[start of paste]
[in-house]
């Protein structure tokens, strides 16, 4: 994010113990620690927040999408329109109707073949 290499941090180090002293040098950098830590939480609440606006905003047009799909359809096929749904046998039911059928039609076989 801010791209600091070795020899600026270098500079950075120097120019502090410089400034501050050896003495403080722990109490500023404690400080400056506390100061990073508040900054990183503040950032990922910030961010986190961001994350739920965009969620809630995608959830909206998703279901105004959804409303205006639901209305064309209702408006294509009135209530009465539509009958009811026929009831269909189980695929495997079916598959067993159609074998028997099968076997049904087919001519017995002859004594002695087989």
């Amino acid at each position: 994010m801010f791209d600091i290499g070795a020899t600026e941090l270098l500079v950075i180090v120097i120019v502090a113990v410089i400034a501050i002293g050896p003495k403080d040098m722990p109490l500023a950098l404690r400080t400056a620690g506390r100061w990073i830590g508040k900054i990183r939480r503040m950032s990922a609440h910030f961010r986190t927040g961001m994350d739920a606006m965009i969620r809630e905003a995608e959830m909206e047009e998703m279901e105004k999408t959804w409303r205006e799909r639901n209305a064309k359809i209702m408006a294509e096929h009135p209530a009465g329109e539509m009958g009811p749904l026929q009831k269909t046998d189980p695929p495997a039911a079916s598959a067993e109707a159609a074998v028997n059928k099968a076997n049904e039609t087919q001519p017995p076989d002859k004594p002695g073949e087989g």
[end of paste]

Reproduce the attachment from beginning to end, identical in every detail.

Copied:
[in-house]
């Protein structure tokens, strides 16, 4: 994010113990620690927040999408329109109707073949 290499941090180090002293040098950098830590939480609440606006905003047009799909359809096929749904046998039911059928039609076989 801010791209600091070795020899600026270098500079950075120097120019502090410089400034501050050896003495403080722990109490500023404690400080400056506390100061990073508040900054990183503040950032990922910030961010986190961001994350739920965009969620809630995608959830909206998703279901105004959804409303205006639901209305064309209702408006294509009135209530009465539509009958009811026929009831269909189980695929495997079916598959067993159609074998028997099968076997049904087919001519017995002859004594002695087989």
């Amino acid at each position: 994010m801010f791209d600091i290499g070795a020899t600026e941090l270098l500079v950075i180090v120097i120019v502090a113990v410089i400034a501050i002293g050896p003495k403080d040098m722990p109490l500023a950098l404690r400080t400056a620690g506390r100061w990073i830590g508040k900054i990183r939480r503040m950032s990922a609440h910030f961010r986190t927040g961001m994350d739920a606006m965009i969620r809630e905003a995608e959830m909206e047009e998703m279901e105004k999408t959804w409303r205006e799909r639901n209305a064309k359809i209702m408006a294509e096929h009135p209530a009465g329109e539509m009958g009811p749904l026929q009831k269909t046998d189980p695929p495997a039911a079916s598959a067993e109707a159609a074998v028997n059928k099968a076997n049904e039609t087919q001519p017995p076989d002859k004594p002695g073949e087989g």